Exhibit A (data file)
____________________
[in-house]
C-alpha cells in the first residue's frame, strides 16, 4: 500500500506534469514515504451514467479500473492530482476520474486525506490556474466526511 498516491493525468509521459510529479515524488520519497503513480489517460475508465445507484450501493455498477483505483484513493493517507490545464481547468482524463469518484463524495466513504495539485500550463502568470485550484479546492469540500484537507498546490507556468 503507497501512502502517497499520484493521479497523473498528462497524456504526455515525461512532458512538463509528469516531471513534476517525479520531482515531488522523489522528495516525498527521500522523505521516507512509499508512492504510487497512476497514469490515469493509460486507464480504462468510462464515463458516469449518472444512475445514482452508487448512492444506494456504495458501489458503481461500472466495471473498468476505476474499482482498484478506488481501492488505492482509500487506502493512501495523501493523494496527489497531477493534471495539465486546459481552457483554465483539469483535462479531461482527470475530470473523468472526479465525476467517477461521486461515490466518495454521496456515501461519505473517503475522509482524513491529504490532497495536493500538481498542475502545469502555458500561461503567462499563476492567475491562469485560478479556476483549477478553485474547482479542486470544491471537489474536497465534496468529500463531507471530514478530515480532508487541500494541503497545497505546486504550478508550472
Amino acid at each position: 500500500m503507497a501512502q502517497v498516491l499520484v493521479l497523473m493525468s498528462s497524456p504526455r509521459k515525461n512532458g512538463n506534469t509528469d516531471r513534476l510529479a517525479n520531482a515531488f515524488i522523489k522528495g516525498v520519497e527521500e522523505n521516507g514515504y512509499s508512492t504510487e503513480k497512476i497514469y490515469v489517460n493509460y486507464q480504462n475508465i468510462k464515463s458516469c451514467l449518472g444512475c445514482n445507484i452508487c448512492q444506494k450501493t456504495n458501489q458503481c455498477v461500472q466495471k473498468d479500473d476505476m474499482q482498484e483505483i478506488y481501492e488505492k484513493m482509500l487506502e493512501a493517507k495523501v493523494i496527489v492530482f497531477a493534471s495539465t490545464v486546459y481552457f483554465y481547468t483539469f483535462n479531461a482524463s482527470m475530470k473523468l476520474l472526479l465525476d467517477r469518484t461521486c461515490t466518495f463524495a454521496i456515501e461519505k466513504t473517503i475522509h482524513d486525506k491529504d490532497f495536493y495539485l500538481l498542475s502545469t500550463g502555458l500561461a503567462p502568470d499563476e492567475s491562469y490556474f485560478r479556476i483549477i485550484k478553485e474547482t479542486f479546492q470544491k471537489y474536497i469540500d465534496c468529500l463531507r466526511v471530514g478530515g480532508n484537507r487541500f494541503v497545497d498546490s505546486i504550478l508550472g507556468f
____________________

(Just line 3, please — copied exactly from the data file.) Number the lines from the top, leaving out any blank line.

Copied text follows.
Amino acid at each position: 500500500m503507497a501512502q502517497v498516491l499520484v493521479l497523473m493525468s498528462s497524456p504526455r509521459k515525461n512532458g512538463n506534469t509528469d516531471r513534476l510529479a517525479n520531482a515531488f515524488i522523489k522528495g516525498v520519497e527521500e522523505n521516507g514515504y512509499s508512492t504510487e503513480k497512476i497514469y490515469v489517460n493509460y486507464q480504462n475508465i468510462k464515463s458516469c451514467l449518472g444512475c445514482n445507484i452508487c448512492q444506494k450501493t456504495n458501489q458503481c455498477v461500472q466495471k473498468d479500473d476505476m474499482q482498484e483505483i478506488y481501492e488505492k484513493m482509500l487506502e493512501a493517507k495523501v493523494i496527489v492530482f497531477a493534471s495539465t490545464v486546459y481552457f483554465y481547468t483539469f483535462n479531461a482524463s482527470m475530470k473523468l476520474l472526479l465525476d467517477r469518484t461521486c461515490t466518495f463524495a454521496i456515501e461519505k466513504t473517503i475522509h482524513d486525506k491529504d490532497f495536493y495539485l500538481l498542475s502545469t500550463g502555458l500561461a503567462p502568470d499563476e492567475s491562469y490556474f485560478r479556476i483549477i485550484k478553485e474547482t479542486f479546492q470544491k471537489y474536497i469540500d465534496c468529500l463531507r466526511v471530514g478530515g480532508n484537507r487541500f494541503v497545497d498546490s505546486i504550478l508550472g507556468f